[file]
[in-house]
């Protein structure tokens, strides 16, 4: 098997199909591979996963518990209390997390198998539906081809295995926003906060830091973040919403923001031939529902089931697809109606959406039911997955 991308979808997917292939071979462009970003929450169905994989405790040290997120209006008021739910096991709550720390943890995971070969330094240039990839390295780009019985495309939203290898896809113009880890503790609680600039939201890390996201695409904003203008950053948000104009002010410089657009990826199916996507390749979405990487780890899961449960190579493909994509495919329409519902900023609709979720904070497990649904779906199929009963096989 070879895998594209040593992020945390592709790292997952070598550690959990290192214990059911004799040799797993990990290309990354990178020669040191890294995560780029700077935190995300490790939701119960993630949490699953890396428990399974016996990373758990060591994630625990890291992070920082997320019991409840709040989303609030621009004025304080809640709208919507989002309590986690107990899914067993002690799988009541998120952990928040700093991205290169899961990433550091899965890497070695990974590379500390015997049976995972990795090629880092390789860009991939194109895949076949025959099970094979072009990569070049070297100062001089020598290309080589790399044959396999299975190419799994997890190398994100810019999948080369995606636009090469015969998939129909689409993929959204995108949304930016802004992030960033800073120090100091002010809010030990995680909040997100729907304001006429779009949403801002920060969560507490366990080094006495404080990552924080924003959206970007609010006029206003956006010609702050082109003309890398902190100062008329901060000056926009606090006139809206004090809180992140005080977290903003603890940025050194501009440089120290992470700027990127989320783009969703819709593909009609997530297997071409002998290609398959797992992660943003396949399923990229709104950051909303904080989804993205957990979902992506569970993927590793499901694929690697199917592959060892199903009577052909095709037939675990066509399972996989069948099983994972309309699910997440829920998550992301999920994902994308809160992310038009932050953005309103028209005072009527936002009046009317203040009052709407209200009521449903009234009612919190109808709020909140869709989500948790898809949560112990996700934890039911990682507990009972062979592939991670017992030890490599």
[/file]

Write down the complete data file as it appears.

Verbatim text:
[in-house]
């Protein structure tokens, strides 16, 4: 098997199909591979996963518990209390997390198998539906081809295995926003906060830091973040919403923001031939529902089931697809109606959406039911997955 991308979808997917292939071979462009970003929450169905994989405790040290997120209006008021739910096991709550720390943890995971070969330094240039990839390295780009019985495309939203290898896809113009880890503790609680600039939201890390996201695409904003203008950053948000104009002010410089657009990826199916996507390749979405990487780890899961449960190579493909994509495919329409519902900023609709979720904070497990649904779906199929009963096989 070879895998594209040593992020945390592709790292997952070598550690959990290192214990059911004799040799797993990990290309990354990178020669040191890294995560780029700077935190995300490790939701119960993630949490699953890396428990399974016996990373758990060591994630625990890291992070920082997320019991409840709040989303609030621009004025304080809640709208919507989002309590986690107990899914067993002690799988009541998120952990928040700093991205290169899961990433550091899965890497070695990974590379500390015997049976995972990795090629880092390789860009991939194109895949076949025959099970094979072009990569070049070297100062001089020598290309080589790399044959396999299975190419799994997890190398994100810019999948080369995606636009090469015969998939129909689409993929959204995108949304930016802004992030960033800073120090100091002010809010030990995680909040997100729907304001006429779009949403801002920060969560507490366990080094006495404080990552924080924003959206970007609010006029206003956006010609702050082109003309890398902190100062008329901060000056926009606090006139809206004090809180992140005080977290903003603890940025050194501009440089120290992470700027990127989320783009969703819709593909009609997530297997071409002998290609398959797992992660943003396949399923990229709104950051909303904080989804993205957990979902992506569970993927590793499901694929690697199917592959060892199903009577052909095709037939675990066509399972996989069948099983994972309309699910997440829920998550992301999920994902994308809160992310038009932050953005309103028209005072009527936002009046009317203040009052709407209200009521449903009234009612919190109808709020909140869709989500948790898809949560112990996700934890039911990682507990009972062979592939991670017992030890490599």